Now, this is SiTime’s second big foray into the OCXO. We've had a product we call Emerald in the past. We call it OCXO, but we are not crystal. We didn't want to change the terminology even though we're not crystal; we just adopted it. So, this is our first OCXO solution engineered from the ground up. It's been several years in the making. And we've given it an apt name. Epoch, it's the dawning of a new age. It's a dawning of a new product class in the OCXO timeframe.

So, the O in OCXO refers to the oven creating a constant temperature. In the constant temperature, the oscillator gets to keep its particular frequency. So because of that, if you look at the size of the current OCXO, which is not from SiTime, they're quite huge. SiTime has always been in the business of trying to make it smaller. Because A) we're highly integrated semiconductors and B) we don't need much of the technology that has gone for the last 50 years into OCXO.

So, we are dramatically smaller than the current OCXO. It's a new form factor in the OCXO product line. It's about a ninth smaller size, and we are dramatically smaller.

The holdover concept is one in which a typical OCXO depends on a GPS source, which is an atomic clock source for connecting time to time and getting the most accurate time from the GPS signal. The point is that power that fuels the box is never 100% reliable, so there is no GPS signal in the absence of power. There is no outside reference, and therefore the system then relies upon the time that the OCXO keeps.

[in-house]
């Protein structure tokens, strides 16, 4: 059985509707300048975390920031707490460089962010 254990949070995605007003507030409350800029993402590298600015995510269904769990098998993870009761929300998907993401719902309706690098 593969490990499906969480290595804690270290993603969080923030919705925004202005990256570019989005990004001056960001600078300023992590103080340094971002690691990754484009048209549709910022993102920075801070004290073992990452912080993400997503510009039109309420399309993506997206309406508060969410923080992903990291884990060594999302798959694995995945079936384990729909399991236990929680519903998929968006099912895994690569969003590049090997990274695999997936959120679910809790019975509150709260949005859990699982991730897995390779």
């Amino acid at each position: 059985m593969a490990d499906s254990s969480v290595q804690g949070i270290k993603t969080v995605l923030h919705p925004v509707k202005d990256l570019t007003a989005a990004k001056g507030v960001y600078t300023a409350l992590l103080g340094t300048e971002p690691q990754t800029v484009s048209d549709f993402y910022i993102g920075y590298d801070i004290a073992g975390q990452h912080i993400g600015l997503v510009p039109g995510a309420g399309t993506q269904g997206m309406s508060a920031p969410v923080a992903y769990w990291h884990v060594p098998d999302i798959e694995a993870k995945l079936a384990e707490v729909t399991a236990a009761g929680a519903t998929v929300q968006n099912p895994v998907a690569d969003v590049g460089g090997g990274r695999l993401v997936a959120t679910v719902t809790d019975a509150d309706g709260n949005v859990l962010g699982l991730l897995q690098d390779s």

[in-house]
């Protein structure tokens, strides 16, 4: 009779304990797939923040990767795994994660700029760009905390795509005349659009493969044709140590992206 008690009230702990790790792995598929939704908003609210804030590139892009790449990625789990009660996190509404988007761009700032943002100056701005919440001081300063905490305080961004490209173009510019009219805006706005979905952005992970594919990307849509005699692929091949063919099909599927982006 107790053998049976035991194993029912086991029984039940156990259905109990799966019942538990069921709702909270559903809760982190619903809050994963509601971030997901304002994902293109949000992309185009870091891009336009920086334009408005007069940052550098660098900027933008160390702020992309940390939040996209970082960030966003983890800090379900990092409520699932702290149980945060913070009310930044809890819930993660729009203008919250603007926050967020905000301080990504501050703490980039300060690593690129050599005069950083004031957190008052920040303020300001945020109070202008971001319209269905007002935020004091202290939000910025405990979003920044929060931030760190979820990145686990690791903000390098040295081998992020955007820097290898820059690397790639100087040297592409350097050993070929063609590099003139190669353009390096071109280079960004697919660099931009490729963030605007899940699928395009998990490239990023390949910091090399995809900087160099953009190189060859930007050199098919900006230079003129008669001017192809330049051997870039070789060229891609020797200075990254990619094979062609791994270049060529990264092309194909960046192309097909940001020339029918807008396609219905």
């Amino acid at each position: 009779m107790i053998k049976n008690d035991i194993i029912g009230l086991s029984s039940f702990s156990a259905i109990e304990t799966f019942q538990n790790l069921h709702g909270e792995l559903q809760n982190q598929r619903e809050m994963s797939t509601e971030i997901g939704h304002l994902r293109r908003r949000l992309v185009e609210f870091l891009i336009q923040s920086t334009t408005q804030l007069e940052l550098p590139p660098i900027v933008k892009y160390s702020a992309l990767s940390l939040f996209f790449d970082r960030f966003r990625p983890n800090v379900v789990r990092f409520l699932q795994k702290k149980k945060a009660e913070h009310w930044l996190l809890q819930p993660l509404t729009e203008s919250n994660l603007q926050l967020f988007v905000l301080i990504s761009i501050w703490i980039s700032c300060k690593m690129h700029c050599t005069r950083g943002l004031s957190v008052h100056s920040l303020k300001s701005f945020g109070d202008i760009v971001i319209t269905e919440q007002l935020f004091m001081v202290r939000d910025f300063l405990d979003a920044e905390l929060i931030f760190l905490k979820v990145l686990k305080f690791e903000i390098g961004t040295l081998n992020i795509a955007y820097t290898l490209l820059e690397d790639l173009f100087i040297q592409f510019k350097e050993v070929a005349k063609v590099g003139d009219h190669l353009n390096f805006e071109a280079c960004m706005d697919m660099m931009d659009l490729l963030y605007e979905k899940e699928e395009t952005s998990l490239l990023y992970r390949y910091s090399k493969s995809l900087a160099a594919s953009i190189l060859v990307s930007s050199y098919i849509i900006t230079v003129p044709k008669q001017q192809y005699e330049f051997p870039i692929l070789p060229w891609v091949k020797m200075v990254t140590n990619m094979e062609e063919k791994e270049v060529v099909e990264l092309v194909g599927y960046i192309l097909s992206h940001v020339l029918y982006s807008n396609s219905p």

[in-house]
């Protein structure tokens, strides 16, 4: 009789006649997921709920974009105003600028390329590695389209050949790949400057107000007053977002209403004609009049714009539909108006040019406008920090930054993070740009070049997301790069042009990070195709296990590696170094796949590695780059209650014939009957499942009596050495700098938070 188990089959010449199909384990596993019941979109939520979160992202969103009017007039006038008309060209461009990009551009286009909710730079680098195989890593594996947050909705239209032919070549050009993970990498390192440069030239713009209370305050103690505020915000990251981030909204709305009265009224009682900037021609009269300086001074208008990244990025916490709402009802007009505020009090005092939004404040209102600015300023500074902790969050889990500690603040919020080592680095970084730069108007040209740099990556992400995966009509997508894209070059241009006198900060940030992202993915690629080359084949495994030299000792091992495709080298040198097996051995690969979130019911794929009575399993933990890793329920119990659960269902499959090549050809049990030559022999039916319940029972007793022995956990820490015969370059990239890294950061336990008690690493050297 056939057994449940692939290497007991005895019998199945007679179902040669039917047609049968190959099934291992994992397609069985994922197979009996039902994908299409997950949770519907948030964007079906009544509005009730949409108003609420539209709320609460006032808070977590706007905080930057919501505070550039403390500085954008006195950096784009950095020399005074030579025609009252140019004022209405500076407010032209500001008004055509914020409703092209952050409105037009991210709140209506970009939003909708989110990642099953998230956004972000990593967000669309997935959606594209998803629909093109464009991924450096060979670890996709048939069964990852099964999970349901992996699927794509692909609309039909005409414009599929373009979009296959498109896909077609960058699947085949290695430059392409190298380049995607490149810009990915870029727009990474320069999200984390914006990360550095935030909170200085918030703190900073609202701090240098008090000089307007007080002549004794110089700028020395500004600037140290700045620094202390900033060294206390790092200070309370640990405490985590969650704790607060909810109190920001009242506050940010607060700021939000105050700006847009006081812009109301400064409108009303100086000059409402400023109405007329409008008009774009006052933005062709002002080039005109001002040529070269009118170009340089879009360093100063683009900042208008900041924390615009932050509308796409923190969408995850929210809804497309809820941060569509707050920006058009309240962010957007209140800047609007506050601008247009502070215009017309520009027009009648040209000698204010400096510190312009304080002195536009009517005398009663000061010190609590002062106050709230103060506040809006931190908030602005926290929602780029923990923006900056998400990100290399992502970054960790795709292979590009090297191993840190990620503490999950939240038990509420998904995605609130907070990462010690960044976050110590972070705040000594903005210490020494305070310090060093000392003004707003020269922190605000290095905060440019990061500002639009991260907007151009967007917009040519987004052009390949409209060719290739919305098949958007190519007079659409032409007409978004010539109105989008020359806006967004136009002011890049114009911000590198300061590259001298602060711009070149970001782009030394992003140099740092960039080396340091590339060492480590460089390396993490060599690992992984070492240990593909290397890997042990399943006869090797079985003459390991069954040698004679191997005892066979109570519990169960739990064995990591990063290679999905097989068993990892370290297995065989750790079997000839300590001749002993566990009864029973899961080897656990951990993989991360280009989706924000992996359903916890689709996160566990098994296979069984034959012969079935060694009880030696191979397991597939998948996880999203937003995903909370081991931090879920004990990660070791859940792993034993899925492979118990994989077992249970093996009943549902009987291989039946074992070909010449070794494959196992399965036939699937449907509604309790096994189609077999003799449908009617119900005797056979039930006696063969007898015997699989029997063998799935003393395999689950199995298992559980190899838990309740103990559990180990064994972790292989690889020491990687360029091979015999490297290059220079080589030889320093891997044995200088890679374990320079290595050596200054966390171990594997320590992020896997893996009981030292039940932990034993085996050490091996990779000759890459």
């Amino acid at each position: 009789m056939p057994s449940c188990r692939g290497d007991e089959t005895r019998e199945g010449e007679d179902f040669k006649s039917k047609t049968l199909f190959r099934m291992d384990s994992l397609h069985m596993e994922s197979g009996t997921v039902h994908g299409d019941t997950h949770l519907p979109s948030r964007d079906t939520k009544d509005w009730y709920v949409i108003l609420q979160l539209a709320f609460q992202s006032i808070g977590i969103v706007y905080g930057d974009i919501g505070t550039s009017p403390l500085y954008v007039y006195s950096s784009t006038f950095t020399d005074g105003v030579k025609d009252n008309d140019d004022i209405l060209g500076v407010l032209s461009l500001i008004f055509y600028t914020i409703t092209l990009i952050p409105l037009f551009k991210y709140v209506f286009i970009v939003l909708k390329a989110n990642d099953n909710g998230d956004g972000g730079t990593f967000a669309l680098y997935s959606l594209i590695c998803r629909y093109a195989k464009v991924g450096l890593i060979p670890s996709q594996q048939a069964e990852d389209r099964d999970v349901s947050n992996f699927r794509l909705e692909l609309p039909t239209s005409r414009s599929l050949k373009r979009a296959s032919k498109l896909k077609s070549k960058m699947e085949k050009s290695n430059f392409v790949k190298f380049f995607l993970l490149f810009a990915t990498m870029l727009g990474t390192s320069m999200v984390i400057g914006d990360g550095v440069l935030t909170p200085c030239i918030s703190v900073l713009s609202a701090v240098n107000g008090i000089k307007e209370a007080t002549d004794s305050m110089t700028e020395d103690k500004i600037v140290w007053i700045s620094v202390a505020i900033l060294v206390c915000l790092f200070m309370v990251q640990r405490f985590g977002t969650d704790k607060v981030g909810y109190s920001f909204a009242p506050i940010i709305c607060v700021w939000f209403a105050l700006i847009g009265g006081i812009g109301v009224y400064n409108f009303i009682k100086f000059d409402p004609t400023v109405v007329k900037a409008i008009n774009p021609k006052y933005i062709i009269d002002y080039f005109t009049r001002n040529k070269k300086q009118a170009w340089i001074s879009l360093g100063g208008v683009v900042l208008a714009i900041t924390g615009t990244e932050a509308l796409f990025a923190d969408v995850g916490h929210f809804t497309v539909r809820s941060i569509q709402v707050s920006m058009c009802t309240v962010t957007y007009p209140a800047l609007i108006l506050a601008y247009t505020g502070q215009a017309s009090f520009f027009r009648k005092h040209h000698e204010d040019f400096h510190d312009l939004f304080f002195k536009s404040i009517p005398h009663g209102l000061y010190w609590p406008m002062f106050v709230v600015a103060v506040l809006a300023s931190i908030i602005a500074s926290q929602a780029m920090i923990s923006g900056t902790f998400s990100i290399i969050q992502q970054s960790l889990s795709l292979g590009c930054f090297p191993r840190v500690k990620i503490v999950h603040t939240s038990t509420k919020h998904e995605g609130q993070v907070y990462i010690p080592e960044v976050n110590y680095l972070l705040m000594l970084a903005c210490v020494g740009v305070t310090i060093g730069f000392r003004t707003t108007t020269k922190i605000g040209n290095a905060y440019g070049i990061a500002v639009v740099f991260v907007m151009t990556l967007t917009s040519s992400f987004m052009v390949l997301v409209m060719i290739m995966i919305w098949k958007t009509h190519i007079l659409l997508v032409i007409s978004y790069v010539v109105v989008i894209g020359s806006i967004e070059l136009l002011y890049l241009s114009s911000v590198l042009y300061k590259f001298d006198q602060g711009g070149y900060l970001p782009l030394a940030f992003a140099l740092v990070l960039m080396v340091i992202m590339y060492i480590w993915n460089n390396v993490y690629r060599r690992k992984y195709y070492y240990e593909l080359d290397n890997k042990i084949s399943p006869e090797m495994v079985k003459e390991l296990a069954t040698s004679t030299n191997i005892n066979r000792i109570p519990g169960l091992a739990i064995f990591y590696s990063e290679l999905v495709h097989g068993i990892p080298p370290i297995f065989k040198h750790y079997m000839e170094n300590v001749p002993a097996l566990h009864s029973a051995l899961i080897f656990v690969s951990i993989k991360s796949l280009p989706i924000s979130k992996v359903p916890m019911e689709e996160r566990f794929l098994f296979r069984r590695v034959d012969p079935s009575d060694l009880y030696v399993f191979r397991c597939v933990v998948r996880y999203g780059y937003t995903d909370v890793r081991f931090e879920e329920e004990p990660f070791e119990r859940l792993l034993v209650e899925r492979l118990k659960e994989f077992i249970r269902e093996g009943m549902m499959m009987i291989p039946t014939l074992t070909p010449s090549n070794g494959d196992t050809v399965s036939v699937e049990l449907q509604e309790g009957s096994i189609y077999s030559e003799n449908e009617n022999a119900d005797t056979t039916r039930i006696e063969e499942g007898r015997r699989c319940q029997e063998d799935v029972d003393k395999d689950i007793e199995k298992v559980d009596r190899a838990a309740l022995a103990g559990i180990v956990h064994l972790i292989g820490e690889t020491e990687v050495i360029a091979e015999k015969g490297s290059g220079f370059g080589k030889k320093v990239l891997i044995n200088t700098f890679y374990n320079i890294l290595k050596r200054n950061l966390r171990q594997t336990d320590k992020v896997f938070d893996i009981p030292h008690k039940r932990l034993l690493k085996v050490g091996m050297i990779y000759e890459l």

At this time, the fidelity of that time is measured in hours; about two, maybe four hours is the state of the art. This area has a lot of hyperbole, but it's no more than two to four hours. SiTime is coming out within eight hours and, in some conditions, a twelve-hour hold-over period. So, it's a real change in the reliability of the end system if it can go twice as long or three times as long without power.

The other part of this is that the OCXO supply chain is very messy. It's a very long supply chain. It's not meant for predictably producing products, you know in, in, in millions or hundreds of thousands year after year. Our solution? Given that's a 100% semiconductor solution, we simplify the supply using our innovative MEMs technology. So, these three things are absolutely important to the market. We'll keep talking about this product for a long time because it has many aspects in many different markets.